Monday, November 13, 2006

I'm standing on the rooftop, ready to fall

There is an article in this week's Newsweek called "The Case Against Faith," by Sam Harris, author of Letter to a Christian Nation and The End of Faith. This is my attempted rebuttal to his reasoning.

I have done a lot of studying, reading, and thinking about the mix of religion and politics, and I will be the first to tell you that, although I don't have an answer, to say that the two should never mix is worse than an ad hoc system. What is religion? Religion is simply a way of explaining things. (Incidentally, science, in its own way, is a form of religion.) Religion defines who we are, and that is very important to what we do. I am an American, a husband, a Baptist, a law student, a reader, a college graduate, a native Wacoan, an accountant's son. Why should any one of these have any less influence on who I am and what I do than the rest? I posit that none of those even can have any less influence than any of the rest and any of the millions of the other identities that make up who I am. To argue that those "with" religious beliefs should keep those beliefs separate from their political duties is frivolous. You cannot separate who you are from what you do from why you do it, even if you don't know exactly any of those. So, any argument that politics and religion should be separate is hopeless.

Mr. Harris, in his article, states
Speaking to a small group of supporters in 1999, Bush reportedly said, 'I believe God wants me to be president.' Believing that God has delivered you unto the presidency really seems to entail the belief that you cannot make any catastrophic mistakes while in office.
This represents a misunderstanding of the Christian idea of calling, but I won't go too deeply into that. It's rather boring to non-Christians who don't care to understand. Basically, I believe God called me to be a lawyer, but I may make "catastrophic mistakes" as a lawyer. The most important thing to remember is that you will not be perfect at what you do but that you will be used for some purpose of God's. Mr. Harris (and many others) don't get that. For a deeper study of the concept, look at the Old Testament books of 1 & 2 Samuel, 1 & 2 Kings, and 1 & 2 Chronicles. Many kings in those books were called of God to be king but made catastrophic mistakes "while in office."

Does that excuse what Bush has done? By no means. But to blame Bush's mistakes on his religion per se and say that anyone who thinks God has called her to be president should be barred from office is to misunderstand the concept of Christian calling.

Finally, Mr. Harris's biggest blunder of all:
[W]e are living in a world in which millions of grown men and women can rationalize the violent sacrifice of their own children by recourse to fairy tales.
Regardless of to which "fairy tales" Mr. Harris is referring, the diction he chooses clearly evinces a disrespect for the beliefs and understandings of those with whom he disagrees. Although I disagree with Mr. Harris's beliefs and do not think them logically tenable (what I know of them), I refuse to belittle his (hopefully) hard-wrought and hard-thought beliefs by calling them "fairy tales" or "mumbo jumbo" or any other mocking term. Mr. Harris has his evidentiary threshold, and I have mine. His are higher in some areas; mine in others. In sum, atheists should not sit too high on their horses; no one knows better how far it is to fall than a Western Christian.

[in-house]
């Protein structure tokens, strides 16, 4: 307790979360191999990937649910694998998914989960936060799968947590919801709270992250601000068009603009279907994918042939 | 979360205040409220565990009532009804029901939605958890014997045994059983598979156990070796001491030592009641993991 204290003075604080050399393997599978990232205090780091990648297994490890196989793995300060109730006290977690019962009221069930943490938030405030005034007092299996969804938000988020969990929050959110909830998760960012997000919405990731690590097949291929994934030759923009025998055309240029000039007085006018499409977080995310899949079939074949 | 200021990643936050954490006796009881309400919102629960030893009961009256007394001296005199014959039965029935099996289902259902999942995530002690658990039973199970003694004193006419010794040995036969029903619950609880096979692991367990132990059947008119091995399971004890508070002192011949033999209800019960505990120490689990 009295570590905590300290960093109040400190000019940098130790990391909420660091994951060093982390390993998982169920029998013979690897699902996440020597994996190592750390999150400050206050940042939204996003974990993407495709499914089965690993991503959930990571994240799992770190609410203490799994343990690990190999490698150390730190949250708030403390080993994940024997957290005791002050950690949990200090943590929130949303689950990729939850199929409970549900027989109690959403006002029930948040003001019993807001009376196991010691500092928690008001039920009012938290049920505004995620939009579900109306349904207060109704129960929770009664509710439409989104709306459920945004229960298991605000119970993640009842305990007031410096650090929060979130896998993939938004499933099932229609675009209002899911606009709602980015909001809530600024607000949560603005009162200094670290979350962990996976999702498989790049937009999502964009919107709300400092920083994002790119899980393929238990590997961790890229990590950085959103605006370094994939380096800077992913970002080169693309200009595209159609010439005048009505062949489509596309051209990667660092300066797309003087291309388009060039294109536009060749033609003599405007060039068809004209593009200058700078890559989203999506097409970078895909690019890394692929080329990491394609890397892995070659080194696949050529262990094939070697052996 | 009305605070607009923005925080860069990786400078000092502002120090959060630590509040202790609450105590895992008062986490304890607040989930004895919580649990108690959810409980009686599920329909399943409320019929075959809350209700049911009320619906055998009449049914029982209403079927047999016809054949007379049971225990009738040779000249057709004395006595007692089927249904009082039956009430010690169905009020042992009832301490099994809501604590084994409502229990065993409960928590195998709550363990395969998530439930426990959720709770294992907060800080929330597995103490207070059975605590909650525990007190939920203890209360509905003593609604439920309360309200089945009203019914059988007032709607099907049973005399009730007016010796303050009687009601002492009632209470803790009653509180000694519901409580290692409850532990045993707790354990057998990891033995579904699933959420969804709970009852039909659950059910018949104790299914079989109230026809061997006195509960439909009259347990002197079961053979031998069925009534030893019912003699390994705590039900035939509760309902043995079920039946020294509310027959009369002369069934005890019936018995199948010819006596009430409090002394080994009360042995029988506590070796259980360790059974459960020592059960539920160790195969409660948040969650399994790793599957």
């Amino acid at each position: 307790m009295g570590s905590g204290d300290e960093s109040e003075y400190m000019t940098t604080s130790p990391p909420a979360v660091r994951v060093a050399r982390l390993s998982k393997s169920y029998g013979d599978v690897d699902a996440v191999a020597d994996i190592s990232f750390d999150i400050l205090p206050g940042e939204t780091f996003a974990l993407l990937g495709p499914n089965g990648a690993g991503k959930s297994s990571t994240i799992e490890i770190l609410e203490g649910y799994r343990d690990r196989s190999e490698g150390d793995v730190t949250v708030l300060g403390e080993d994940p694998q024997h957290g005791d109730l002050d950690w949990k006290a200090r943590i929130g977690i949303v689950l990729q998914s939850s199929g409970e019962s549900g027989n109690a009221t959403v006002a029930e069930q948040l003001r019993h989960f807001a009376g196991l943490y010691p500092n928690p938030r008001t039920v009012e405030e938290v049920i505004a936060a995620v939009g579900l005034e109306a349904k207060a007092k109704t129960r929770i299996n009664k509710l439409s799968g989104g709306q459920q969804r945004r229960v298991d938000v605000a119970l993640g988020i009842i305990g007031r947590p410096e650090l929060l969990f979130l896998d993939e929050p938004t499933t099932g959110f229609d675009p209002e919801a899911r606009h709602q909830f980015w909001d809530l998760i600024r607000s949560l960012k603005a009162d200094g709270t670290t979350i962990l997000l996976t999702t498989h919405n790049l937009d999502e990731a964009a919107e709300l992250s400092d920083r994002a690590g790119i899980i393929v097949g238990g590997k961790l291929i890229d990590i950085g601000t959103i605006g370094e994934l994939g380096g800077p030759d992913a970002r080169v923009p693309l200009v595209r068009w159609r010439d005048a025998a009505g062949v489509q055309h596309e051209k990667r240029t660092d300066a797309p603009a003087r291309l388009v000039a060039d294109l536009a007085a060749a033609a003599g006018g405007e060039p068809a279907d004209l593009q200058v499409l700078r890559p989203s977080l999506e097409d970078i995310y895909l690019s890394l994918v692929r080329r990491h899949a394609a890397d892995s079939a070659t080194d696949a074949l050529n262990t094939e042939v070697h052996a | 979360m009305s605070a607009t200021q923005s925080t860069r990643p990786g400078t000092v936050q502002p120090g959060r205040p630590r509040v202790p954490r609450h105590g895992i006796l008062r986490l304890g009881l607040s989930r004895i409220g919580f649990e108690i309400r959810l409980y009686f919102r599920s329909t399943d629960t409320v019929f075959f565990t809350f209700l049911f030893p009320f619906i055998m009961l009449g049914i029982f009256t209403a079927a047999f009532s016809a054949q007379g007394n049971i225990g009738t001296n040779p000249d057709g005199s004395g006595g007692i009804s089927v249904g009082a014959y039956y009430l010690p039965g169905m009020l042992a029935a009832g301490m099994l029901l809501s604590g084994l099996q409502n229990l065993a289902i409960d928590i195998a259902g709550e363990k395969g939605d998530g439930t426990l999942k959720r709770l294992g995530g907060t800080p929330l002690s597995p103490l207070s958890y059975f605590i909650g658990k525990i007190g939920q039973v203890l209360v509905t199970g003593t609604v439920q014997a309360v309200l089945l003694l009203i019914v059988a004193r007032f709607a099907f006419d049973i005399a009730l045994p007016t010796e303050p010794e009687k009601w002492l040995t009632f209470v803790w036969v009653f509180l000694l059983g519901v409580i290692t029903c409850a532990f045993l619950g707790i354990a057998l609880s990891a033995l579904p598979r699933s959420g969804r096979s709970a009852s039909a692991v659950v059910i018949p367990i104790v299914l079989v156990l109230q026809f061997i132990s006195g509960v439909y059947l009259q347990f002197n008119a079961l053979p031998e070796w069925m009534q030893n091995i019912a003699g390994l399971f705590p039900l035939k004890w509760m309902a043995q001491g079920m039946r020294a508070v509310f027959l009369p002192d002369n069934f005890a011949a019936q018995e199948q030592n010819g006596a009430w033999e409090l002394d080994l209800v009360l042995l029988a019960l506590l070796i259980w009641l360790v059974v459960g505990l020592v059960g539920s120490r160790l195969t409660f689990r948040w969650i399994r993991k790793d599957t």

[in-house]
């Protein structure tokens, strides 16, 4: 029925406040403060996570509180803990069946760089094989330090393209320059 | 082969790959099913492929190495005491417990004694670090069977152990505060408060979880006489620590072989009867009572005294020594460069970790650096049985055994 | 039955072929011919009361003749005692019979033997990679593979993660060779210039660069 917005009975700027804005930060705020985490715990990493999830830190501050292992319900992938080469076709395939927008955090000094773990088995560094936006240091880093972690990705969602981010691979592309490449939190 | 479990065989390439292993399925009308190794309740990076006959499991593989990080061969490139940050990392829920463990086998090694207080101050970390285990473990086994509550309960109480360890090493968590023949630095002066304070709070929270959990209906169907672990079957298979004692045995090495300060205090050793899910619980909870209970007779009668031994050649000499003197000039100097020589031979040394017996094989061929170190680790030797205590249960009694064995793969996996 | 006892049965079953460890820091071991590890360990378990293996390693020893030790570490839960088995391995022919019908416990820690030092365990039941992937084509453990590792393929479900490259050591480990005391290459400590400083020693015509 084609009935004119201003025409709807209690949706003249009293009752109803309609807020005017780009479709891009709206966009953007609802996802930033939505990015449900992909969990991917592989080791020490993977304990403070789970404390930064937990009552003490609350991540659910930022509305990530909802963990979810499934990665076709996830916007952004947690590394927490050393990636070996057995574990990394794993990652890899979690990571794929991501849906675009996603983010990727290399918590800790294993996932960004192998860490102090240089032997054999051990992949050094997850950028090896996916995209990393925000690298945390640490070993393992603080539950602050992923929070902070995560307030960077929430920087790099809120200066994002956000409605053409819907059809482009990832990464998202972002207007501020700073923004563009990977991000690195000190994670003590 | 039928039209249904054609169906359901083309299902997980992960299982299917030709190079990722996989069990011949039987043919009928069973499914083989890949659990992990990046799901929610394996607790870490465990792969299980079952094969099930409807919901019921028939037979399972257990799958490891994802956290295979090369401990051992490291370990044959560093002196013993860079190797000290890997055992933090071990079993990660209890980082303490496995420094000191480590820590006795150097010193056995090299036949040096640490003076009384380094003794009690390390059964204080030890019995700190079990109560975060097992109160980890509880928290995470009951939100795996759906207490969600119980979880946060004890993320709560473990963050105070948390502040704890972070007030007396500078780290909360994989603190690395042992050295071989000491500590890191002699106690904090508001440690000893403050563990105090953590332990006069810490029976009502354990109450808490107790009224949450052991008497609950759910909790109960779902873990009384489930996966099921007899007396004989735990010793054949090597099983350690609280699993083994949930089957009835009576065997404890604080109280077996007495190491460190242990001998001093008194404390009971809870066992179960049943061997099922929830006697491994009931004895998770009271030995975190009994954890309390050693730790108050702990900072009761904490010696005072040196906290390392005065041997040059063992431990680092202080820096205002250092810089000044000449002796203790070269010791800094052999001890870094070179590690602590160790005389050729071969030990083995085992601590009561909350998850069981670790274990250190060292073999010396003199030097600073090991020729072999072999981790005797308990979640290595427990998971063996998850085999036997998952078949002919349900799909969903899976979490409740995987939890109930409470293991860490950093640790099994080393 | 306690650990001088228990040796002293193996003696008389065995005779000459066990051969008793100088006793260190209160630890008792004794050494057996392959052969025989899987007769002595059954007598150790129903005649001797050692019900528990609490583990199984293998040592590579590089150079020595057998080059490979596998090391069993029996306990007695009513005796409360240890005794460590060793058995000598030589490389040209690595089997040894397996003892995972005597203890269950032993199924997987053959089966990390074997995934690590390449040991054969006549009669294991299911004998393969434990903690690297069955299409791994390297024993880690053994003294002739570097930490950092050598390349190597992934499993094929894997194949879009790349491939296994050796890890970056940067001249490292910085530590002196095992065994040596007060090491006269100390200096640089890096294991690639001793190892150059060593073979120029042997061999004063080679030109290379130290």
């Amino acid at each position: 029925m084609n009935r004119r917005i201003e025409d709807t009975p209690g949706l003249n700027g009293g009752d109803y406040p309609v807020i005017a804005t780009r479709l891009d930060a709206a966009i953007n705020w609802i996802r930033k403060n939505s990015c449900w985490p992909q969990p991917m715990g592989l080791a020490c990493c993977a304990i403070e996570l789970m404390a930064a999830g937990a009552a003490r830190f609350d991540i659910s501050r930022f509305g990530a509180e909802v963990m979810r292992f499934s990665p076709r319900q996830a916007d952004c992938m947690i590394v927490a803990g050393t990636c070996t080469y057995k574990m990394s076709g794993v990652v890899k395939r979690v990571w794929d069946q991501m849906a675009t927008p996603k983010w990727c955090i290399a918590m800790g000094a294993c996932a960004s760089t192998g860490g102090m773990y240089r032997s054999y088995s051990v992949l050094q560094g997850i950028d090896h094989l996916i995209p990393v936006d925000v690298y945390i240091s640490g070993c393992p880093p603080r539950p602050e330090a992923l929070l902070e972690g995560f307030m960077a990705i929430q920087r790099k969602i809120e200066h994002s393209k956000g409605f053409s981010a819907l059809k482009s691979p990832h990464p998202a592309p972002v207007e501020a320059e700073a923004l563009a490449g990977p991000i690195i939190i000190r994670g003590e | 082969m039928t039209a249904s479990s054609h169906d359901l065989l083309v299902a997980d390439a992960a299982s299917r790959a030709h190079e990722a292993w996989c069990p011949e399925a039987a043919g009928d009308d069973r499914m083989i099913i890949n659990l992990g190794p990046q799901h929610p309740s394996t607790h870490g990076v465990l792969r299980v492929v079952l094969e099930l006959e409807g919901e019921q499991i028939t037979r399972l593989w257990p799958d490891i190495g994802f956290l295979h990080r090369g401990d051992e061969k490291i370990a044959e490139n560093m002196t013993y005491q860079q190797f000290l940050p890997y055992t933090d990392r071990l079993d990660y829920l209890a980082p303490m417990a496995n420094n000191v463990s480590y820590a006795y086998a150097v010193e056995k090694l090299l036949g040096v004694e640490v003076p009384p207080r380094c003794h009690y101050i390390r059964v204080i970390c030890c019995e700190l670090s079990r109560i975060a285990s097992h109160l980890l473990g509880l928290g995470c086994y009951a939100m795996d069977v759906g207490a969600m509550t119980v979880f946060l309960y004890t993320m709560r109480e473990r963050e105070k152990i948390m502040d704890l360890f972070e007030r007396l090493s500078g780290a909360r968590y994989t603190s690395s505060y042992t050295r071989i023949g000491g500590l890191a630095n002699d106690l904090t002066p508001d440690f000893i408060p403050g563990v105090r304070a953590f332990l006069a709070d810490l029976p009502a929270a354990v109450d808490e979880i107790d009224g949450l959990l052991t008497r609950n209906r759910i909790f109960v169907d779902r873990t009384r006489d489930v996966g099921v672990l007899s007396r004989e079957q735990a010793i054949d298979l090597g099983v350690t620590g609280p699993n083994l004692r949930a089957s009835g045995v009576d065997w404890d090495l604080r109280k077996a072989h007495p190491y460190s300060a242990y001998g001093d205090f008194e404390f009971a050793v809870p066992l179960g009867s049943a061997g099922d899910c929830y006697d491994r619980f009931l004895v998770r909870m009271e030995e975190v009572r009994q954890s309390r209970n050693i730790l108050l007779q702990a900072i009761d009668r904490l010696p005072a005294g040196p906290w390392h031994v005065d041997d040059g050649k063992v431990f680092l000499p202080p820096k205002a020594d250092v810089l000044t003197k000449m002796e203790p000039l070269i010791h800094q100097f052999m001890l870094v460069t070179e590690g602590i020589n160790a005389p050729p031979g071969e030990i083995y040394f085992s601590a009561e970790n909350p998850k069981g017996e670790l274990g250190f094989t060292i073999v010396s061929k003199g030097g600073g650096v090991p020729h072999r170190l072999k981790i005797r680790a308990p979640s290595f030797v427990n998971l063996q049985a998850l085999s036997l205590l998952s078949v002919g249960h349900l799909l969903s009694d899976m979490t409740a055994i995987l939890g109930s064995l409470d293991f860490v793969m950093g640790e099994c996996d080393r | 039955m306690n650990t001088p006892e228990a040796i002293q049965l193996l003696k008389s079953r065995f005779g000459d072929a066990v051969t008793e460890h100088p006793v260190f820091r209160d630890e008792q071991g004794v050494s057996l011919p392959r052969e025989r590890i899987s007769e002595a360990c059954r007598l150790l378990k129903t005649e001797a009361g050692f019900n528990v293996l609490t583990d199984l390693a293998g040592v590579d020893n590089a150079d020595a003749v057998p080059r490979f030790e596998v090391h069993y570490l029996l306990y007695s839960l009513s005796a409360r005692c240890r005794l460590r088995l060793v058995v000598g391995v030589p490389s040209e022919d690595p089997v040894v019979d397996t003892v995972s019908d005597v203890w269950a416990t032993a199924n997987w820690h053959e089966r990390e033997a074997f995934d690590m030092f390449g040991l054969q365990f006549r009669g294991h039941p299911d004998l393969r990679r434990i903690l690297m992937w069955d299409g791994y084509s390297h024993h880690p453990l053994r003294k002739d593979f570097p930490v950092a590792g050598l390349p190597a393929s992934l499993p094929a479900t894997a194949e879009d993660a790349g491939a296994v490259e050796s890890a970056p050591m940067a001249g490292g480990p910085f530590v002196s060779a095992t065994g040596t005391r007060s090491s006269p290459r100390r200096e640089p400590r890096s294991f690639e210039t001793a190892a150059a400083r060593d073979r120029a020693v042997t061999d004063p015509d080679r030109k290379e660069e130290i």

By the way, faithful readers, if any would like to debate the intellectuality of Christianity or religion in general, or even the intersection of faith and reason, I'm ready when you are.

3 comments:

Andrew said...

Who is sacrificing their children, Mr. Harris? I believe the greates number of children szacrificed are sacrificed to the god of Choice.
-A. Shipp

Anonymous said...

Intellectuality in Christianity? Isn't that an oxymoron? Fundamentalist Christians are notorious for having an anti-intellectual mentality, in which they must refute anything that is explained by science because it may be contradictory to their dogmatic fantasies. Expalin to me how your beliefs can be so inviolable without having tangible proof to back it up?

Jeremy Masten said...

Thanks for commenting.

My beliefs are not inviolable in the sense that they can't be violated. My beliefs are just my understanding of the world. And I'll be honest. I can't give you tangible proof of most (maybe all) of the tenets of Christianity.

But I can't give you tangible proof of most (maybe all) of the tenets of modern science, either. I can't give you tangible proof that what I think I observe with my senses is what's really going on. I can't give you tangible proof that 2+2=4, except in a very linguistic sense. And I can't give you proof that the earth revolves around the sun instead of the other way around. I tend to agree with Galileo's equations and what made him believe it. But I can't take you up above the plane of the planets and watch it happen. I tend to believe in evolution, but I can't show you tangible proof of it. I can show you bones and explain geological theory, and we can draw inferences. But that's not tangible proof.

That's hope.